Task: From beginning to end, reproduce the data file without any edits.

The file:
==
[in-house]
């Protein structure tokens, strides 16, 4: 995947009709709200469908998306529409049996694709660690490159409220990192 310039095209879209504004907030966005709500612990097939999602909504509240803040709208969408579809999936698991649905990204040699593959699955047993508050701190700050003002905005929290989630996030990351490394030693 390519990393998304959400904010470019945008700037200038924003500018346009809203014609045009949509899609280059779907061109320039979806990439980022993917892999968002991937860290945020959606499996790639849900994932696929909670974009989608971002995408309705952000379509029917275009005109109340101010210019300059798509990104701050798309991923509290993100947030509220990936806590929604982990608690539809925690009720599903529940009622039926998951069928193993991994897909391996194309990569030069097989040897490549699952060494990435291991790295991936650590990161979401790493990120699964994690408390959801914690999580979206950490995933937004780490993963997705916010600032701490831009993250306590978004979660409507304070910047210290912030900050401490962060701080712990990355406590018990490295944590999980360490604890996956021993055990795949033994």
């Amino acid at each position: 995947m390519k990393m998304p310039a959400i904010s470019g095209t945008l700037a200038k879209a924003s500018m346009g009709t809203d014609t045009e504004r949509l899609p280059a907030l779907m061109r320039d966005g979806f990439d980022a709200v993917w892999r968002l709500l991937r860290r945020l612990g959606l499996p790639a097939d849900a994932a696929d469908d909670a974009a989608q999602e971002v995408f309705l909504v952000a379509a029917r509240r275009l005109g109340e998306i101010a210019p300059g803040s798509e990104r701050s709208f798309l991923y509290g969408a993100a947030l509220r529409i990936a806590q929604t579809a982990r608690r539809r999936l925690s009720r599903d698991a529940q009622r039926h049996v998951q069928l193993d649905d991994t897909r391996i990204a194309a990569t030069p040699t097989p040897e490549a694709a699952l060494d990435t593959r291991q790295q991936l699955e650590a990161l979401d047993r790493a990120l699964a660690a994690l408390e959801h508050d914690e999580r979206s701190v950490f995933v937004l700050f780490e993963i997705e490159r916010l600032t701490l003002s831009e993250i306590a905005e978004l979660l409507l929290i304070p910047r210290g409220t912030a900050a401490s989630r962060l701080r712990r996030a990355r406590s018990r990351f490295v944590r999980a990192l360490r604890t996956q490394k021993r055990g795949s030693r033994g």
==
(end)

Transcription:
[in-house]
């Protein structure tokens, strides 16, 4: 995947009709709200469908998306529409049996694709660690490159409220990192 310039095209879209504004907030966005709500612990097939999602909504509240803040709208969408579809999936698991649905990204040699593959699955047993508050701190700050003002905005929290989630996030990351490394030693 390519990393998304959400904010470019945008700037200038924003500018346009809203014609045009949509899609280059779907061109320039979806990439980022993917892999968002991937860290945020959606499996790639849900994932696929909670974009989608971002995408309705952000379509029917275009005109109340101010210019300059798509990104701050798309991923509290993100947030509220990936806590929604982990608690539809925690009720599903529940009622039926998951069928193993991994897909391996194309990569030069097989040897490549699952060494990435291991790295991936650590990161979401790493990120699964994690408390959801914690999580979206950490995933937004780490993963997705916010600032701490831009993250306590978004979660409507304070910047210290912030900050401490962060701080712990990355406590018990490295944590999980360490604890996956021993055990795949033994």
């Amino acid at each position: 995947m390519k990393m998304p310039a959400i904010s470019g095209t945008l700037a200038k879209a924003s500018m346009g009709t809203d014609t045009e504004r949509l899609p280059a907030l779907m061109r320039d966005g979806f990439d980022a709200v993917w892999r968002l709500l991937r860290r945020l612990g959606l499996p790639a097939d849900a994932a696929d469908d909670a974009a989608q999602e971002v995408f309705l909504v952000a379509a029917r509240r275009l005109g109340e998306i101010a210019p300059g803040s798509e990104r701050s709208f798309l991923y509290g969408a993100a947030l509220r529409i990936a806590q929604t579809a982990r608690r539809r999936l925690s009720r599903d698991a529940q009622r039926h049996v998951q069928l193993d649905d991994t897909r391996i990204a194309a990569t030069p040699t097989p040897e490549a694709a699952l060494d990435t593959r291991q790295q991936l699955e650590a990161l979401d047993r790493a990120l699964a660690a994690l408390e959801h508050d914690e999580r979206s701190v950490f995933v937004l700050f780490e993963i997705e490159r916010l600032t701490l003002s831009e993250i306590a905005e978004l979660l409507l929290i304070p910047r210290g409220t912030a900050a401490s989630r962060l701080r712990r996030a990355r406590s018990r990351f490295v944590r999980a990192l360490r604890t996956q490394k021993r055990g795949s030693r033994g």